Tag: 1970s

Bump with me — Classic network logo ID bumpers

Bump with me — Classic network logo ID bumpers

TV & Radio
I've forgotten about 95% of the TV shows I watched growing up, which is probably my brain's self-defense mechanism kicking in. But one thing I haven't forgotten is all those nifty little bumpers I was bombarded with multiple times a day. Some of them are iconic, some just quaint and cheesy. How many of these do you remember? (more…)
What the hell am I going to do with 20 pairs of leg warmers?

What the hell am I going to do with 20 pairs of leg warmers?

Rants
So I'm watching Saturday Night Fever last night with Mrs. Suit, and a thought occurred to me - what goes through a person's mind when they reach the point where popular fashion dictates that what they've been wearing for the last 6 months to two years is now hideously out of style and they have to ditch it? I know there were a ton of kids in the '70s who had those giant platform shoes like Bobby C (the one who fell off the bridge at the end). What did they say when they not only realized that those shoes were no longer cool, but that they spent the last few years looking like morons for wearing them? Is there any remorse in a situation like this, or do they just shrug their shoulders and move on? Or do they eagerly embrace the next garish fashion trend to emerge, like an alcoholic ...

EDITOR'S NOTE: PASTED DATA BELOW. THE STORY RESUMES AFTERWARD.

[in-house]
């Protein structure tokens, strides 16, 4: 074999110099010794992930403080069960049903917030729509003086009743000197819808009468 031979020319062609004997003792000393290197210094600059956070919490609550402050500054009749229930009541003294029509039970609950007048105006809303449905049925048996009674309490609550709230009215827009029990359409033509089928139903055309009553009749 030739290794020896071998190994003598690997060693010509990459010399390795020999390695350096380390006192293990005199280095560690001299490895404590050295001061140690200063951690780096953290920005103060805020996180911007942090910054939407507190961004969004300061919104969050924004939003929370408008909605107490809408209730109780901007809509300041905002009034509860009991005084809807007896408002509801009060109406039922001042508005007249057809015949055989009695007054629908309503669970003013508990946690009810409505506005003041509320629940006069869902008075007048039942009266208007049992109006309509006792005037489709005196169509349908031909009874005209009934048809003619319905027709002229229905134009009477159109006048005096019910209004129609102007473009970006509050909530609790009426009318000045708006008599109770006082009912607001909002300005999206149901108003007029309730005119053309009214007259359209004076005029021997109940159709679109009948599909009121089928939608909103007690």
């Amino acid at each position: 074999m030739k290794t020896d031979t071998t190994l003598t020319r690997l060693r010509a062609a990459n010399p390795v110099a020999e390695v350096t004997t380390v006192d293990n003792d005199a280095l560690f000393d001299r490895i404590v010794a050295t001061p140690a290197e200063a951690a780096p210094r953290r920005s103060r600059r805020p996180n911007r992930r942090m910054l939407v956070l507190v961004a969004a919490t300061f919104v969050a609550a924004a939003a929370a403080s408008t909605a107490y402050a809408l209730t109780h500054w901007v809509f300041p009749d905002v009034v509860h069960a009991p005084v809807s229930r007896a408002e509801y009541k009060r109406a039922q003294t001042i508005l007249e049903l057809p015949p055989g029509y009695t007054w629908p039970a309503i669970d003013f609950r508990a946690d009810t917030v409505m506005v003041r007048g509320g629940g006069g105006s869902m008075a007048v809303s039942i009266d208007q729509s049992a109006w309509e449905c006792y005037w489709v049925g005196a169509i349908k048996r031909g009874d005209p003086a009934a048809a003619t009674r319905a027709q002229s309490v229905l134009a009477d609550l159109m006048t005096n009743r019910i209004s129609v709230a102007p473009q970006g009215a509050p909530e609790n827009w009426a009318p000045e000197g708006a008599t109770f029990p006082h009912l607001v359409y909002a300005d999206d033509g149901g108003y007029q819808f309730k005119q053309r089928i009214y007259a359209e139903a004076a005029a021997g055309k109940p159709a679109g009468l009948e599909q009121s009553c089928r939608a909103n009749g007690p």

Rush Album Countdown: #8 – #5

Rush Album Countdown: #8 – #5

Music
If you've been paying attention to the Rush album countdown thus far, you'll notice that with one exception, the remaining albums were released between 1976-1984, a period most fans consider the Golden Age of Rush (although some would stop at about '81 or '82). This is typical of many bands, I think. After finding their way (no pun intended) for a few albums, great bands tend to hit their stride by no later than the 3rd or 4th release. Then it's smooth sailing for awhile. Most bands experience a decline after some time, and it's just a matter of how much that decline is. I think Rush is in a select group that can claim a very soft landing, with some occasional spots of greatness in later years. But I digress... Here's the rundown of things so far: Part 1 (#17 – #15) — Rush, Hold Your
Rush Album Countdown: #11 – #9

Rush Album Countdown: #11 – #9

Music
I suppose I better get cracking on the rest of this countdown if I'm going to make it in time for the May 1 release of Snakes & Arrows. Today we crack the Top 10, which I guess is a pretty big deal huh? But before we get there let's recap the results thus far: Part 1 (#17 - #15) -- Rush, Hold Your Fire, Roll the Bones Part 2 (#14 - #12) --  Test for Echo, Vapor Trails, Fly by Night Everything on the list so far represents albums that are all very good but uneven. To put it another way, even a mediocre Rush album is better than most other bands' stuff. With that in mind, let us push onward! #11 - Caress of Steel (1975) Caress of Steel is where Rush really started to push the limits of their musical abilities. While the results are not consistently great, this is a cruc
Rush Album Countdown: #14 – #12

Rush Album Countdown: #14 – #12

Music